A number of coral bleaching events – where rising sea temperatures cause corals to turn white and ultimately die – have struck Madagascar's southwest coast over the years, the worst being in 1998 and 2000.

Previous surveys have found that Madagascar's northern coasts escaped damage from these global bleaching events, thanks to cool water currents from nearby deep ocean areas.

Madagascar's southwestern coasts, however, have not been so lucky.
In areas where scientists found damaged coral reefs, algae had started to take over the dead reefs, and fish diversity was lower than in areas with healthy corals.

Madagascars coastal waters are believed to have some of the highest diversity of marine species in the Indian Ocean.

During the survey, led by the conservation groups Blue Ventures and the Wildlife Conservation Society and funded by Conservation International, scientists recorded 386 species of fish along the southwestern reefs of the Andavadoaka region. Of these, 20 species had never before been recorded for Madagascar and one may be a new discovery to science. The survey team believes that further research may reveal as many as 529 fish species living among these reefs.

The survey team also recorded 164 species of hard coral, including 19 that were previously unknown to inhabit Madagascar’s waters. Another four coral species could not be identified and may be new to science.

The total number of coral species recorded was significantly lower than those previously found along Madagascar’s northwestern coasts. These lower numbers are believed to be a direct result of the mass bleaching events of 1998 and 2000.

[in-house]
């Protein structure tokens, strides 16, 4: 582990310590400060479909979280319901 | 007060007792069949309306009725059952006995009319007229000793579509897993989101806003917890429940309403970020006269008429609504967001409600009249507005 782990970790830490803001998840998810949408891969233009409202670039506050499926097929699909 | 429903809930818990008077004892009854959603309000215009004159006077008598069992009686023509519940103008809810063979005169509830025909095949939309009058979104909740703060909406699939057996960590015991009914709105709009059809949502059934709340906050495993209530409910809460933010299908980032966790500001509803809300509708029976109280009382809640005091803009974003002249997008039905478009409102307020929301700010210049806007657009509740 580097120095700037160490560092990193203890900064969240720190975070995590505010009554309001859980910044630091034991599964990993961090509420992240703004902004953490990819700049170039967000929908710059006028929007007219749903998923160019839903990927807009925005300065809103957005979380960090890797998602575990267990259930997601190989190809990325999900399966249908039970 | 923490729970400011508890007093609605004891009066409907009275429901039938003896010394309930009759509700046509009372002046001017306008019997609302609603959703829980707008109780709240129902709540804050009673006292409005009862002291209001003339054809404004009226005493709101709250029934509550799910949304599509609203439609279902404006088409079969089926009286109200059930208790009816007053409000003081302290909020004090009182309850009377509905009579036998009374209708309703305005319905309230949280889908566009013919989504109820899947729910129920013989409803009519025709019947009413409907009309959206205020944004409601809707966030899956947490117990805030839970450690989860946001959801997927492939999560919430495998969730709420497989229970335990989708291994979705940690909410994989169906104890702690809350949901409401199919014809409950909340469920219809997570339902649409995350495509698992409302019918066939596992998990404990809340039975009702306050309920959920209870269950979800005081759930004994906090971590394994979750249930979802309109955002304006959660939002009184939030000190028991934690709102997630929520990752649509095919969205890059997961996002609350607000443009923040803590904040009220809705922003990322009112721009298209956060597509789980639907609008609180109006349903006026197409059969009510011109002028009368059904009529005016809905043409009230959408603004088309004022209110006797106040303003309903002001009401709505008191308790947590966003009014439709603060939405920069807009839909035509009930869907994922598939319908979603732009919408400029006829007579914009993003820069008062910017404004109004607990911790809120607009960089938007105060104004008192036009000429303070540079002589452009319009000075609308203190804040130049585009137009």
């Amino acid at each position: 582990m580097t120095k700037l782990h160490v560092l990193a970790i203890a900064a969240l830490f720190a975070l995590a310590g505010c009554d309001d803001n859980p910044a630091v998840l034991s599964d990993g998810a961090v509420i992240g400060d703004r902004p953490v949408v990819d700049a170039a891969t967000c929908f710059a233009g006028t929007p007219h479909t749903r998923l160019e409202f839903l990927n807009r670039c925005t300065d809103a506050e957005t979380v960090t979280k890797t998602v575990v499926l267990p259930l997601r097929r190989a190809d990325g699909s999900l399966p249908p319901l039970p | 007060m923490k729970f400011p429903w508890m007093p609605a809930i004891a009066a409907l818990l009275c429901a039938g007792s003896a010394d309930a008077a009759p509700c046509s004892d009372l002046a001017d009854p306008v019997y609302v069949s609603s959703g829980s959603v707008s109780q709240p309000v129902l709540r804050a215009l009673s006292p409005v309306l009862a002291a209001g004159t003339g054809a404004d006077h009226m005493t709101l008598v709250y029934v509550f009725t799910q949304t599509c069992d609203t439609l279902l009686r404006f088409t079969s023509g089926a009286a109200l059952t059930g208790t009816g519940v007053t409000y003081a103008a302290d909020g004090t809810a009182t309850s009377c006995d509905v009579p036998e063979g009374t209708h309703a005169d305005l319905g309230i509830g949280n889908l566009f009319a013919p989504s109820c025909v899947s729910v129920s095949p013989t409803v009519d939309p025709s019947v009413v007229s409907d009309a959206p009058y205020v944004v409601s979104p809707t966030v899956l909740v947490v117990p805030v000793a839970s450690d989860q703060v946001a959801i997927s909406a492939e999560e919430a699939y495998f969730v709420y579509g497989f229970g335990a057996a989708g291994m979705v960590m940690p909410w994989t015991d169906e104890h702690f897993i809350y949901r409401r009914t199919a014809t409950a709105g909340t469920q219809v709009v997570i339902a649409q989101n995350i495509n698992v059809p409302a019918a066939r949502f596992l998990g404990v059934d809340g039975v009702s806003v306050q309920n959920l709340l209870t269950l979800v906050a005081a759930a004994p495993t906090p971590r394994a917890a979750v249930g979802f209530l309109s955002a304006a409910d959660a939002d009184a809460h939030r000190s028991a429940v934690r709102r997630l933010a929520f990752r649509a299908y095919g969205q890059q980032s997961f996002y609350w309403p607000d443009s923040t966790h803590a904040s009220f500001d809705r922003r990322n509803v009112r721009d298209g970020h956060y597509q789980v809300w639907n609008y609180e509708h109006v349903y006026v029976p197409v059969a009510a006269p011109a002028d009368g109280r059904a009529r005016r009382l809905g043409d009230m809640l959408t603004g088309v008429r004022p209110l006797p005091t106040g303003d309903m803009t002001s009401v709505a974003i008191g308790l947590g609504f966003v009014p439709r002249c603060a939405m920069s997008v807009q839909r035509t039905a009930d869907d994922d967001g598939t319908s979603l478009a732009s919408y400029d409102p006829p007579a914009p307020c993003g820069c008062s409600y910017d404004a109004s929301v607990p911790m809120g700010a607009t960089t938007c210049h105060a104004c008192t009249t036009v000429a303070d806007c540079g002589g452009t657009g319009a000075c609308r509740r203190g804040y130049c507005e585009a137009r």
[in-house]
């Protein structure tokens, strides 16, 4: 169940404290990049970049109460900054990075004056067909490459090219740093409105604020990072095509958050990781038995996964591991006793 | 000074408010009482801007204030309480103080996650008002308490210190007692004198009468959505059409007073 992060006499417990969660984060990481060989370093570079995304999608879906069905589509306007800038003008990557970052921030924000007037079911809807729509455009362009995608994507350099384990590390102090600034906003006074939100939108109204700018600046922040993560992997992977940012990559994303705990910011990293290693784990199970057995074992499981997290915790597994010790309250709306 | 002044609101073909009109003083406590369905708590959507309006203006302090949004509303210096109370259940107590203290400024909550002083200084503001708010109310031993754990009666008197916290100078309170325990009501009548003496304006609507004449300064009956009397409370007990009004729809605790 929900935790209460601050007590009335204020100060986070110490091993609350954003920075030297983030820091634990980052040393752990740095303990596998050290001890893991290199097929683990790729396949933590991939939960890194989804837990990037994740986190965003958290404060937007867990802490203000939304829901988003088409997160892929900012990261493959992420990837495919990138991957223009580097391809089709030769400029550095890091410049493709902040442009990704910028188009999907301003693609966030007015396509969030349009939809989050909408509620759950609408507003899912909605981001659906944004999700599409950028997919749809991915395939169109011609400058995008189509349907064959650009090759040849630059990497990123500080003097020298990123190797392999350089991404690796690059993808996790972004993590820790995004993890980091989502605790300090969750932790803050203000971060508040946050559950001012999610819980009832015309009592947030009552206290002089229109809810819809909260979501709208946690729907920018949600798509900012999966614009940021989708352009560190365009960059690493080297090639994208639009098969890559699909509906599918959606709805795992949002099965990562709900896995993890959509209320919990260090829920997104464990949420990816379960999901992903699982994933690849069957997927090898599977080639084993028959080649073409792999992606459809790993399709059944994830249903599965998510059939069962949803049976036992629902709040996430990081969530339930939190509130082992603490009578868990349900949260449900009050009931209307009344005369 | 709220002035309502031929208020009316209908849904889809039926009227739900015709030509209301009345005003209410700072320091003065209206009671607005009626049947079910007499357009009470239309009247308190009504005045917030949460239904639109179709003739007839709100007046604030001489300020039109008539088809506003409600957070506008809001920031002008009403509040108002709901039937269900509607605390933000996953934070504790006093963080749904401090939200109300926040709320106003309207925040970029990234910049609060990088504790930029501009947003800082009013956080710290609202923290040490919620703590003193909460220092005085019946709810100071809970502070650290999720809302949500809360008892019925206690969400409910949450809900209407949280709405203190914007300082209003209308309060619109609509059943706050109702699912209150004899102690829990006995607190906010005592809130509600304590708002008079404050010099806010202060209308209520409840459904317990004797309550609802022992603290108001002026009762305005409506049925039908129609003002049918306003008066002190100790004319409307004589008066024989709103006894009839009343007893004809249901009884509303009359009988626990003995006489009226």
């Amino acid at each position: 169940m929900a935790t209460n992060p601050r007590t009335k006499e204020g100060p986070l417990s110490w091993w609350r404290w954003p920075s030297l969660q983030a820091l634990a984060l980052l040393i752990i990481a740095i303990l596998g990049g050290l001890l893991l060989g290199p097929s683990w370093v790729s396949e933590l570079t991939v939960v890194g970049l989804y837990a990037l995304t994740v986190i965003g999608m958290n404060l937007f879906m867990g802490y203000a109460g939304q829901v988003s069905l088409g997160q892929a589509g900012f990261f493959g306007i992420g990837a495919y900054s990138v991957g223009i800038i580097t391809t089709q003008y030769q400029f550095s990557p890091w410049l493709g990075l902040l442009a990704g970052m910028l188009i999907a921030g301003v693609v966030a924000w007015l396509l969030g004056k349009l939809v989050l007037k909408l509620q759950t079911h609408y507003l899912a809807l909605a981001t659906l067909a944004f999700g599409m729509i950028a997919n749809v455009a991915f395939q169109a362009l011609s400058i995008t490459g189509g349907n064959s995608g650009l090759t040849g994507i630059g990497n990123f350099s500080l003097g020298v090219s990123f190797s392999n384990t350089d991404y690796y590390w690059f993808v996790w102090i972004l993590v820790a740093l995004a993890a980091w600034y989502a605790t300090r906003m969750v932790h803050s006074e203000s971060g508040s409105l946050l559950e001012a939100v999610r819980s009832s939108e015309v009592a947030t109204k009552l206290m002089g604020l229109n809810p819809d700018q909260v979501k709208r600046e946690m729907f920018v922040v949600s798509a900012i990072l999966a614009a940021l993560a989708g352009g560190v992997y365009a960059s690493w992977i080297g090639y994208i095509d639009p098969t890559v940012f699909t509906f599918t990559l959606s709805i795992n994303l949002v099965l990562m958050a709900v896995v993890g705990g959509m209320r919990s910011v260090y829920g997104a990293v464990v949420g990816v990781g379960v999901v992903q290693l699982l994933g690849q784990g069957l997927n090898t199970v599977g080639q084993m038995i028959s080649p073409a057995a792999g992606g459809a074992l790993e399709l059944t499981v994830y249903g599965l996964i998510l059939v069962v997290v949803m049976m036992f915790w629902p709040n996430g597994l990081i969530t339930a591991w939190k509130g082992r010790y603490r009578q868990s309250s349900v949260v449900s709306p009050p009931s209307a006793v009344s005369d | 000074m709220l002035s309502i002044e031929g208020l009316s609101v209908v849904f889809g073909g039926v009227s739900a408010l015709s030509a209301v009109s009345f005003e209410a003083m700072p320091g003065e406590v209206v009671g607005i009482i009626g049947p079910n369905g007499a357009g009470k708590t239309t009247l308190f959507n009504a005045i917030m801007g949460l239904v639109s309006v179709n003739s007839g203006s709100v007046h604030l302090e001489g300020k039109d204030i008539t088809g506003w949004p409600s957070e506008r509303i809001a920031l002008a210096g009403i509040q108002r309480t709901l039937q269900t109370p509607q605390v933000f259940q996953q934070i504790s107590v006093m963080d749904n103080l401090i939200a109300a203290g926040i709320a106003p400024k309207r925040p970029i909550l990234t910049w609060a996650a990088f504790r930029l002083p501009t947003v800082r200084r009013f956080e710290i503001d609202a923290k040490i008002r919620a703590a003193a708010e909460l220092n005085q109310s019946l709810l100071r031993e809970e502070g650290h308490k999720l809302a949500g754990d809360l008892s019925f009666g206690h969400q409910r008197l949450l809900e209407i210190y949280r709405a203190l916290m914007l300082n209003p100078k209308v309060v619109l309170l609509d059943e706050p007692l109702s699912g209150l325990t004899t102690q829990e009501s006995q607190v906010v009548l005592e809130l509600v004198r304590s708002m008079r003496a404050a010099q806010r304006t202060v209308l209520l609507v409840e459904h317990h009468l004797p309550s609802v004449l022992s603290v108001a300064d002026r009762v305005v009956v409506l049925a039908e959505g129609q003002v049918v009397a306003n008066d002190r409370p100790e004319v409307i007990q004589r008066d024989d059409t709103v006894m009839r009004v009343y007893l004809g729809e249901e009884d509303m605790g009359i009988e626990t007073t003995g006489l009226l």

“Global warming is a major threat to the world’s coral reefs, but there are other more direct threats as well that can be more immediately addressed,” said Alasdair Harris, research director of Blue Ventures. “Destructive fishing practices and nutrient runoff from villages and resorts are also killing these incredible underwater systems that provide vital resources for the people of Madagascar.”

Overfishing and nutrient runoff have decreased the number of plant-eating species living within the coral reefs, allowing damaging algae to grow on corals already stressed by rising sea temperatures. By increasing the number of herbivores, damaging algae can be controlled and coral settlement and growth can increase.

Harris said it is urgent that government agencies, NGOs and local villages work together to create marine protected areas to prevent overfishing and other activities that are damaging coral reefs and the many marine resources they provide. The development of alternative and sustainable incomes – such as ecotourism – will also assist local villages that are currently dependent on these dwindling marine resources.

But the survey team also found some signs of hope. Scientists discovered several small reefs with corals that appeared to be resilient to rising sea temperatures and could ultimately be used to reseed damaged reefs. These resilient reefs may also provide valuable information about how to protect corals from future damage.

The entire report can be found at

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Monday, October 16, 2006


Climate Change to Cost Trillions if No Action Taken